ISLAMABAD: The Pakistani government on Friday launched an animal rights curriculum for primary schools, an aide to Prime Minister Shehbaz Sharif said, in a bid to protect animal rights in the country and shape a more “tolerant and inclusive” society.
Pakistan's Minister for Education Rana Tanvir along with children from various schools launched the curriculum, which will be applicable to both public and private schools.
Salman Sufi, head of the prime minister's strategic reforms unit, took to Twitter and shared glimpses of the launch ceremony as well as one of the course books.
“Proud to announce the official launch of Pakistan’s 1st Animal Rights Curriculum on direction of PM @CMShehbaz,” Sufi tweeted.
“Our children will shape a more tolerant and inclusive Pakistan.”
Sufi said in September that the curriculum would initially be introduced in schools across the Islamabad Capital Territory (ICT), but the federal government had plans to work with provincial governments to add courses to their curriculum later.
He said PM Sharif had been pushing for animal welfare reforms through the unit and the move to introduce the course was a step in that direction.
“The main purpose is to make sure that children can learn what we were never taught,” Sufi told Arab News in September.
“That stray animals, pet animals, exotic animals, and any animal has rights, and we have to take care of them. And we have to take care of them in the right way, not just by words but through proper actions.”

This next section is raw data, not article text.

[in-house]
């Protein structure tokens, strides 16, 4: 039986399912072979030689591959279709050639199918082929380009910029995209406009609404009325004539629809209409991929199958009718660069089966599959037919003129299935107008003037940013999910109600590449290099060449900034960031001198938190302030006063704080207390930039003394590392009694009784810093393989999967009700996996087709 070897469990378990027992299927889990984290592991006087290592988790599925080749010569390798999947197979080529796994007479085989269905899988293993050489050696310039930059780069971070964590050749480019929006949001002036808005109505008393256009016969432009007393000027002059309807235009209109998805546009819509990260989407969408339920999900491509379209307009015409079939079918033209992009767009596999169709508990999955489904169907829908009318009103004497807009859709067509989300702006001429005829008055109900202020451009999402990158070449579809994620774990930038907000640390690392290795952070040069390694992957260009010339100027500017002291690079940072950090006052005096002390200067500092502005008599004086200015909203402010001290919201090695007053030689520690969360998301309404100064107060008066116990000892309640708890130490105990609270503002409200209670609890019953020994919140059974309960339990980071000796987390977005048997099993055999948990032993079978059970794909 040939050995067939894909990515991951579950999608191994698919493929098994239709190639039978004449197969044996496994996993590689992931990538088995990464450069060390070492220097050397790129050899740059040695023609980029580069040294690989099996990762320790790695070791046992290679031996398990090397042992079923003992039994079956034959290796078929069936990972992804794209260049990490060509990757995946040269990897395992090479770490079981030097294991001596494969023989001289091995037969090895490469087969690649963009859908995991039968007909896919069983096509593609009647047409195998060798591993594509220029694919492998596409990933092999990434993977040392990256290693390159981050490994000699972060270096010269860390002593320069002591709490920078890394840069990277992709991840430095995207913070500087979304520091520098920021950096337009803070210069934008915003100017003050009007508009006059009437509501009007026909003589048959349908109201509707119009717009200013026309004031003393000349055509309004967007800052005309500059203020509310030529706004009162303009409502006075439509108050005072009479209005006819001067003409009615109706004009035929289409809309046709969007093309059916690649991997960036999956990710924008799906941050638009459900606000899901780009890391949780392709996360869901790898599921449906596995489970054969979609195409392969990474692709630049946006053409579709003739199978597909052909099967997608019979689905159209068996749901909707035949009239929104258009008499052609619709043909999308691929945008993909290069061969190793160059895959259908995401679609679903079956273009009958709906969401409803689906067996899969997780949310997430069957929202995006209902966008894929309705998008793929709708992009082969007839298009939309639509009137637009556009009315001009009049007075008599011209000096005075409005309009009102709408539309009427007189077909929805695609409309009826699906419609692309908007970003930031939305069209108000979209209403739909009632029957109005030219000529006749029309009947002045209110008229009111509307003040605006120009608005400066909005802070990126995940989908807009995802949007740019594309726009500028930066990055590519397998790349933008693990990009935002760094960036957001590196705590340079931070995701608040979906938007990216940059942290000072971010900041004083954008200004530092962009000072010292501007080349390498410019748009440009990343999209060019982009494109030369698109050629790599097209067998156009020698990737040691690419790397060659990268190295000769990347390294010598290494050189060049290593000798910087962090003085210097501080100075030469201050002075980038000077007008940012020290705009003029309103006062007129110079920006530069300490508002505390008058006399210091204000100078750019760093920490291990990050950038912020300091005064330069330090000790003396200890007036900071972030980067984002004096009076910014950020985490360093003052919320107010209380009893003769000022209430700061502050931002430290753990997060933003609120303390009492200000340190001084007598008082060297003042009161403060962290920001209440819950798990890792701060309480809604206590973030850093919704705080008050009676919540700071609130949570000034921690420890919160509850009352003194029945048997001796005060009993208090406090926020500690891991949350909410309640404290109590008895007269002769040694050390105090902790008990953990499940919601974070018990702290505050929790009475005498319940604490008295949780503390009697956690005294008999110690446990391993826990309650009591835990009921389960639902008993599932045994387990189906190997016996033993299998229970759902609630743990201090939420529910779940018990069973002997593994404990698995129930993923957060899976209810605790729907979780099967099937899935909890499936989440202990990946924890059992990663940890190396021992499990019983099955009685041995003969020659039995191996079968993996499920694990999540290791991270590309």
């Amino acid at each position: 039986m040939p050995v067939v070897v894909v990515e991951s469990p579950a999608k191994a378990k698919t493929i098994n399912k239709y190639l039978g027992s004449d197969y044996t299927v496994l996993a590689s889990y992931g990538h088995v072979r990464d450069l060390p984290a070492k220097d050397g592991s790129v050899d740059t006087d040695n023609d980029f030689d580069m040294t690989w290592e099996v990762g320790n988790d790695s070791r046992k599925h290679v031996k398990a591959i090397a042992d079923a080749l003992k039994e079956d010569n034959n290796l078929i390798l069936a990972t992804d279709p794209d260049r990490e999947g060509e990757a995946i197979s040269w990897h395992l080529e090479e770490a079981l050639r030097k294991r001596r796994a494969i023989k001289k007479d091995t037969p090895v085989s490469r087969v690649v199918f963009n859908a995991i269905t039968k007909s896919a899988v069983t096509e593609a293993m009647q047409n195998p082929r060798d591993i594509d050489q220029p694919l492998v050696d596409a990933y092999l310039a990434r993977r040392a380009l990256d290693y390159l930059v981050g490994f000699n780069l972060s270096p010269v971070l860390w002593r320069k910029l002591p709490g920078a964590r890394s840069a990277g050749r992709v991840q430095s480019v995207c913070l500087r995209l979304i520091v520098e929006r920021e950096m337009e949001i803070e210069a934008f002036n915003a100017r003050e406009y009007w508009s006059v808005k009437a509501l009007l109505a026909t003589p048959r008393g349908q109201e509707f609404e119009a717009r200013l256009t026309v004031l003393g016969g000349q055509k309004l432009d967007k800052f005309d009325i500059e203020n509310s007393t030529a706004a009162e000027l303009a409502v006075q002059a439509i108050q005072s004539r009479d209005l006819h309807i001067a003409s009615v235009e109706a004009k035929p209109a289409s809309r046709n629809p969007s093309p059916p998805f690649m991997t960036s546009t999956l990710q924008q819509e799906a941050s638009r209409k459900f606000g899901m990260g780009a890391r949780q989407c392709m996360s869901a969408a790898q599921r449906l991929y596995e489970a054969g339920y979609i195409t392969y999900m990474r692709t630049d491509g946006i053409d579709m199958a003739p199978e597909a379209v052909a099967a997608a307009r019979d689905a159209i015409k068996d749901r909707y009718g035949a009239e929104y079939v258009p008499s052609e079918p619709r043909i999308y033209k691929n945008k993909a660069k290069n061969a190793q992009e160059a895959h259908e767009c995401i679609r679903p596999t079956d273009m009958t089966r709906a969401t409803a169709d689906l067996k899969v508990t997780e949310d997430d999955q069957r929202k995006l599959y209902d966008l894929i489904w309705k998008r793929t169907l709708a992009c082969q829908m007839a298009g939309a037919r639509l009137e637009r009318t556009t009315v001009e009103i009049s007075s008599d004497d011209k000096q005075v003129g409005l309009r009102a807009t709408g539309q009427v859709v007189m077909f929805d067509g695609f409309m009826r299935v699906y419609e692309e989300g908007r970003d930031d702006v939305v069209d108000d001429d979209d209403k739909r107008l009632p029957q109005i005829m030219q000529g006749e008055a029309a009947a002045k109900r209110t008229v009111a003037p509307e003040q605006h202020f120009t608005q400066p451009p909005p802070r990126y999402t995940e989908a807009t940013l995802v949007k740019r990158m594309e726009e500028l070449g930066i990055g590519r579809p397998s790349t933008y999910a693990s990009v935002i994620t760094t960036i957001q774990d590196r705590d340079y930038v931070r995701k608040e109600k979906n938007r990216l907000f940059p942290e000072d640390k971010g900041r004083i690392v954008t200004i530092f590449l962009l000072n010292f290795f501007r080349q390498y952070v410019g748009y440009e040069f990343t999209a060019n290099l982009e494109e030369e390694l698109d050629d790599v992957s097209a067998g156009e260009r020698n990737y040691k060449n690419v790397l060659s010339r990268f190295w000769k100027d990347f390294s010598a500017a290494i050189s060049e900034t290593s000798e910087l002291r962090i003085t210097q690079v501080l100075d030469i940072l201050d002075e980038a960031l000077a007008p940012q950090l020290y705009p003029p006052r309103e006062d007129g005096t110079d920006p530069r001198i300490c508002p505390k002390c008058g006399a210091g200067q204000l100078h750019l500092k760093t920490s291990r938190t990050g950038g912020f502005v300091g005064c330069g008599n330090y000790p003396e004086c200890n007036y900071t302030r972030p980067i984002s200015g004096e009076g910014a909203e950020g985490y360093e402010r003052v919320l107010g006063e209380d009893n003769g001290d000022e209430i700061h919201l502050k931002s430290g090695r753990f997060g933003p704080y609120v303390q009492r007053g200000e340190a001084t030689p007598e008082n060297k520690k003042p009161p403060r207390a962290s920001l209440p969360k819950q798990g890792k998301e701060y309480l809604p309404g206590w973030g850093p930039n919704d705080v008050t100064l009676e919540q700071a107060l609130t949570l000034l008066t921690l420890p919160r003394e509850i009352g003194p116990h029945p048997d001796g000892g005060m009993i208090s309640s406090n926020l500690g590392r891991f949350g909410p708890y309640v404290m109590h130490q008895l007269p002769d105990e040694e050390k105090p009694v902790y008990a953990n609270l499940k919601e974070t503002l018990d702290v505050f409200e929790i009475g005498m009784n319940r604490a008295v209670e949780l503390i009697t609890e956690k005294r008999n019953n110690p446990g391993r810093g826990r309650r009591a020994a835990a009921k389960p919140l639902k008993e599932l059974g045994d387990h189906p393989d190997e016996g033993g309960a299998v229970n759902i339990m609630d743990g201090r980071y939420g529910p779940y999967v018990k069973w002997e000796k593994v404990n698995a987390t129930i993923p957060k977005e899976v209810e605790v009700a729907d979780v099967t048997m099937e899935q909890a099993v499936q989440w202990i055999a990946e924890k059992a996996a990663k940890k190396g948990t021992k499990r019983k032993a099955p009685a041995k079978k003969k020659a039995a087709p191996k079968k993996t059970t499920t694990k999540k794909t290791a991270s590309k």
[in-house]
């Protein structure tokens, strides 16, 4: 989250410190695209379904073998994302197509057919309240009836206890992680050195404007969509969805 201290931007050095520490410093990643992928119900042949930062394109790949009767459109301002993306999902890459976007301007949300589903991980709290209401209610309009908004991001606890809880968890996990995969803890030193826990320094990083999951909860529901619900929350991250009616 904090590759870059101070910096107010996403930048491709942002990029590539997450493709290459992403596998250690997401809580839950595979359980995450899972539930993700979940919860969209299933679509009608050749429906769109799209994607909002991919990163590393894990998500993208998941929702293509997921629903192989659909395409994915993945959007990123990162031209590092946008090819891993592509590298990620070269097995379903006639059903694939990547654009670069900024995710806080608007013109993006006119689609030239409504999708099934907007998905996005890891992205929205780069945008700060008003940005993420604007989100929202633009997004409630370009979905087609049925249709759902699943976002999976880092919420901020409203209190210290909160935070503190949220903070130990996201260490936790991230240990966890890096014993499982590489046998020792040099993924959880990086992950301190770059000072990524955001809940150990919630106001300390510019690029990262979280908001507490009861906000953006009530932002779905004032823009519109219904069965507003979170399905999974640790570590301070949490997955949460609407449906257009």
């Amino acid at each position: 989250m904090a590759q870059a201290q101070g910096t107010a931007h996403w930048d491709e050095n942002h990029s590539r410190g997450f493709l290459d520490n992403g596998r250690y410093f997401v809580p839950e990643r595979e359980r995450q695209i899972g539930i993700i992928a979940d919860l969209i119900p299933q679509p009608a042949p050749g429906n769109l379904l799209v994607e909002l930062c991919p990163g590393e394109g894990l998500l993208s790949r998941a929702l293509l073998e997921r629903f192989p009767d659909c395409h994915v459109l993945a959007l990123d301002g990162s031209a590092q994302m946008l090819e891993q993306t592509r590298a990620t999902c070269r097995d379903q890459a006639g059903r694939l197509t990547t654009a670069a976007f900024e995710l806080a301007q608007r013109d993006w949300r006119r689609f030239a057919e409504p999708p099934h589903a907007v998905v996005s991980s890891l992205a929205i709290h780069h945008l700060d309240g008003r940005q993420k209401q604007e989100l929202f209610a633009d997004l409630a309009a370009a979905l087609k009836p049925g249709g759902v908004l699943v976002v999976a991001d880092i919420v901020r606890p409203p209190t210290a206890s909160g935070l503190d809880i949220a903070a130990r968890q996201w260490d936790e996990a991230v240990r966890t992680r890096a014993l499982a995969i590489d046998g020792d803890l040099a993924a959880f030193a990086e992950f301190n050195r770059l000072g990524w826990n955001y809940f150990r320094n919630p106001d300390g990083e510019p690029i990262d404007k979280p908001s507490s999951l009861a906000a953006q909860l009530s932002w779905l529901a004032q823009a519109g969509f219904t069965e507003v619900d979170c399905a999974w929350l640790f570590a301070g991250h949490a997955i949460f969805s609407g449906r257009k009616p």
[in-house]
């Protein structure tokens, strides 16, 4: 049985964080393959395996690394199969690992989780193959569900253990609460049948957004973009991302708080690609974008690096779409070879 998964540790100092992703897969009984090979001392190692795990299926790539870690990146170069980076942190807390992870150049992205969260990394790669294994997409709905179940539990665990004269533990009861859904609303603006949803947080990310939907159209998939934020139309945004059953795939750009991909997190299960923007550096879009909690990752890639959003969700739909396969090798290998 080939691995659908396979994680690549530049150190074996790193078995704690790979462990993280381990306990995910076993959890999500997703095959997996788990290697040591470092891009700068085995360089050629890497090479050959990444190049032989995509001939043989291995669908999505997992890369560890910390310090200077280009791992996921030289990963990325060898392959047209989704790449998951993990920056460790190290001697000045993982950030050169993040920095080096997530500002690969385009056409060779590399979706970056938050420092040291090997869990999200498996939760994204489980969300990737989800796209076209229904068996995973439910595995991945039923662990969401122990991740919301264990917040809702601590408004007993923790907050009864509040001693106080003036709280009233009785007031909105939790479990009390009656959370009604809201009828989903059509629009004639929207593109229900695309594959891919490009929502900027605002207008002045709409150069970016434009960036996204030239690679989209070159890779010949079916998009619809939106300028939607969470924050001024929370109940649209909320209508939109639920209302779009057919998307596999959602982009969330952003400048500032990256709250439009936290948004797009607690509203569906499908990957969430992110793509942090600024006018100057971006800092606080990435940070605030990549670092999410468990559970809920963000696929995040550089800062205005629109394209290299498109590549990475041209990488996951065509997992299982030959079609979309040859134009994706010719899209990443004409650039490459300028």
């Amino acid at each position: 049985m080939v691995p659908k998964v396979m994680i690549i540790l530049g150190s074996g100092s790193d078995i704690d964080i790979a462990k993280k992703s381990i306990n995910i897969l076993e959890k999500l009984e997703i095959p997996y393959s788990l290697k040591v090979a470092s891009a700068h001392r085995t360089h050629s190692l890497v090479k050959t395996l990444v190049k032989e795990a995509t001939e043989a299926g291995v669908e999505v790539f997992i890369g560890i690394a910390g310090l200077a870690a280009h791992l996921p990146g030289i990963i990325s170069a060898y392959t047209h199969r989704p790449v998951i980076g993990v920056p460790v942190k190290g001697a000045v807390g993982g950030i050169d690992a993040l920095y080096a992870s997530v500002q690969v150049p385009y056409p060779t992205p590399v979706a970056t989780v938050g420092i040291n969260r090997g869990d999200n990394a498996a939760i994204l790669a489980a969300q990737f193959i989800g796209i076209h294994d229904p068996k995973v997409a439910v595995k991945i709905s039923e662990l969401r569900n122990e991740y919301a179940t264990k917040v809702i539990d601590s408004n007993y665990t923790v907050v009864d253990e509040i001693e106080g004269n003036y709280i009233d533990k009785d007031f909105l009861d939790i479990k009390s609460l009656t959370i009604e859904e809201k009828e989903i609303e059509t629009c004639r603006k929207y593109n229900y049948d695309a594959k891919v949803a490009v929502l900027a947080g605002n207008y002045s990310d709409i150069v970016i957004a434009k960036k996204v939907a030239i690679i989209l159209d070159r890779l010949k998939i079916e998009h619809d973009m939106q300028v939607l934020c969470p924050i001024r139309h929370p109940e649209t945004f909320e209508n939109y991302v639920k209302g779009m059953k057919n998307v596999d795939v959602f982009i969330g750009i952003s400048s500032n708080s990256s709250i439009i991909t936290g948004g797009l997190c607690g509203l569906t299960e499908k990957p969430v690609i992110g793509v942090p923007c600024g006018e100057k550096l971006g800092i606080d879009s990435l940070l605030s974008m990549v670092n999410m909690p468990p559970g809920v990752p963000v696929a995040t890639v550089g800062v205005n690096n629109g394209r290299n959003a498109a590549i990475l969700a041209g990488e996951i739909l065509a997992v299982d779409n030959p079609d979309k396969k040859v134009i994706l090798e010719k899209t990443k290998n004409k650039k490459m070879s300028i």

The premier’s aide said he and Climate Change Minister Sherry Rehman were also working on an animal welfare law that would soon be tabled in parliament.
In June, the Pakistani government also announced Rs15,000 ($73) fine and jail term for animal cruelty offenders as it prohibited testing and surgeries on live animals at veterinary schools and industrial complexes in the federal capital.
The decision came only a few weeks after people expressed their outrage after discovering that veterinary schools were using live animals, including dogs, cats and rabbits, to teach students how to perform incision and stitching.
Days later, Shalin Gala, vice-president of global animal rights advocacy group PETA, hailed the “landmark” reform to ban tests and surgeries on live animals, saying his organization would be working with Pakistani authorities on more critical reforms in training that would spare animal lives.